Review

Renault Megane coupe

Price  £18,250 - £28,930

Renault Megane coupe

reviewed by Carbuyer

Pros
  • Comfortable
  • Excellent build quality
  • Quick Renaultsport version
Cons
  • Small rear windows
  • Not as practical as rivals
  • Confusing specifications

At a glance

The greenest
GT Line TomTom Energy dCi 110 S/S 3dr £22,445
The cheapest
Dynamique TomTom 1.6 110 3dr £18,250
The fastest
RenaultSport 275 S/S Trophy 3dr £28,930
Top of the range
RenaultSport 275 S/S Trophy 3dr £28,930

"The Renault Megane coupe is a sporty three-door hatch that has an improving reputation for quality and reliability."

The Renault Megane coupe has the same name as the five-door Renault Megane and they share a lot of parts, but that's where the similarities end. The coupe is a rival for the likes of the Volkswagen Scirocco, Hyundai Veloster and SEAT Leon SC. so it's sleeker and sportier than the more practical five-door.

Both cars have the same dashboard layout, as well offering undeniably improved interior quality compared to Renaults of old, which raises the coupe's game. The Renault Megane coupe comes in three main specifications – entry-level Expression+, mid-spec Dynamique TomTom and top-of-the-range GT Line. There have been a handful of special editions, including the Renault Megane coupe Knight Edition, while a 2012 update added some extra features to bring the car up to date, including daytime running lights and new black trim.

MPG, running costs & CO2

3.6 / 5

Mid-range diesel engines offer best mix of pace and economy

The Megane Coupe’s 90bhp 1.5-litre dCi diesel fitted with stop-start technology is the most efficient engine on offer, returning a claimed 80.7mpg and emitting only 90g/km of CO2, so road tax is free. Every engine in the range is pretty economical, but we’d suggest you avoid the basic 1.6-litre petrol engine, which only returns 40.9mpg and emits 159g/km, so it'll cost you £175 a year to tax. Everything else easily clears 50mpg and emits less than 125g/km of CO2, so you won't pay a fortune to run any Megane Coupe. You also get Renault’s excellent 4+ after-sales package, which includes fours years of servicing, breakdown assistance, warranty and financing.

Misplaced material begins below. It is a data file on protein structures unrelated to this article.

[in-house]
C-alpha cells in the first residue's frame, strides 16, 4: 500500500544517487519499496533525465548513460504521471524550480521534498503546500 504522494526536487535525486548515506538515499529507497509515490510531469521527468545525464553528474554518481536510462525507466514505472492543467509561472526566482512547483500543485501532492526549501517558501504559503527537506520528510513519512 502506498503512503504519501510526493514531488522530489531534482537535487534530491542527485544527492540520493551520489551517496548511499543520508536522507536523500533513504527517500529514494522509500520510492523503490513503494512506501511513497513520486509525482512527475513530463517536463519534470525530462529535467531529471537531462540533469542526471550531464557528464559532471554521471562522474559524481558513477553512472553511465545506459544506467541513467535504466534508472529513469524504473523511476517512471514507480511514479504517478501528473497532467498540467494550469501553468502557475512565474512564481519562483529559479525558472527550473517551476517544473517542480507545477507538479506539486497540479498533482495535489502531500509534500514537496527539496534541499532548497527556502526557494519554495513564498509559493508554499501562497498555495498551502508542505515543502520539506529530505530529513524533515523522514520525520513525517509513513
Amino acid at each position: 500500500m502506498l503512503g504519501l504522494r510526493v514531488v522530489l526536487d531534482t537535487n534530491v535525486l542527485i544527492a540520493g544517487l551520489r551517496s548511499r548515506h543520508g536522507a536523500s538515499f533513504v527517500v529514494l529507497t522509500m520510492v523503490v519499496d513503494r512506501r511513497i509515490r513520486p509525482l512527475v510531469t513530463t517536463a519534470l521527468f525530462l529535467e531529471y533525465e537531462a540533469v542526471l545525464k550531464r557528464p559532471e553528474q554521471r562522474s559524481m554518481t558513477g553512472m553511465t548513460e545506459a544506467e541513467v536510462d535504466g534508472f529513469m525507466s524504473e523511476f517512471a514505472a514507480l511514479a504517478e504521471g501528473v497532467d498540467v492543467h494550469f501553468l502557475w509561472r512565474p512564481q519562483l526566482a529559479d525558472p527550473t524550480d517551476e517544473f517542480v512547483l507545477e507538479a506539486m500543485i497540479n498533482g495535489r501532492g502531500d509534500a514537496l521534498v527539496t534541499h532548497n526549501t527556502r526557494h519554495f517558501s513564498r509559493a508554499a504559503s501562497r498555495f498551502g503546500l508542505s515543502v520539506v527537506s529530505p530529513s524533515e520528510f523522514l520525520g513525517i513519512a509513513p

Engines, drive & performance

3.9 / 5

Sharp handling backs up coupe's sporty looks

The Megane Coupe has sportier suspension than the standard five-door car, so while it's less forgiving on rough roads, handling and steering are better then for the standard car. The smaller engines on offer – the 1.5-litre dCi 86 diesel and 1.6-litre VVT 100 petrol – feel underpowered and slow, but the remaining engines in the range are powerful enough to make the Megane a nippy performer. It’s not as much fun to drive as a dedicated sports coupe like the Subaru BRZ, but if you’re really interested in speed, you’re better off looking at the Renaultsport Megane 265 performance model, which is one of the most exciting cars to drive at any price.

Interior & comfort

3.1 / 5

The coupe transmits bumps and vibrations inside the car

The Megane Coupe is generally quite comfortable to ride in – but you do feel more jolts and vibrations than in the standard five-door hatchback thanks to a stiffer suspension set-up. Wind, tyre and engine noise are all kept to a minimum, however, even at motorway speeds.

But the back seats are pretty cramped due to the coupe’s sleek lines, and the small rear windows don't let much light in. This leaves the interior feeling a bit dark and claustrophobic.

On the plus side, the front seats are spacious, with a decent driving position, good visibility and the pedals, steering wheel and seat all offering comprehensive adjustment.

Practicality & boot space

2.5 / 5

Boot space is reasonable, but difficult to access thanks to a narrow opening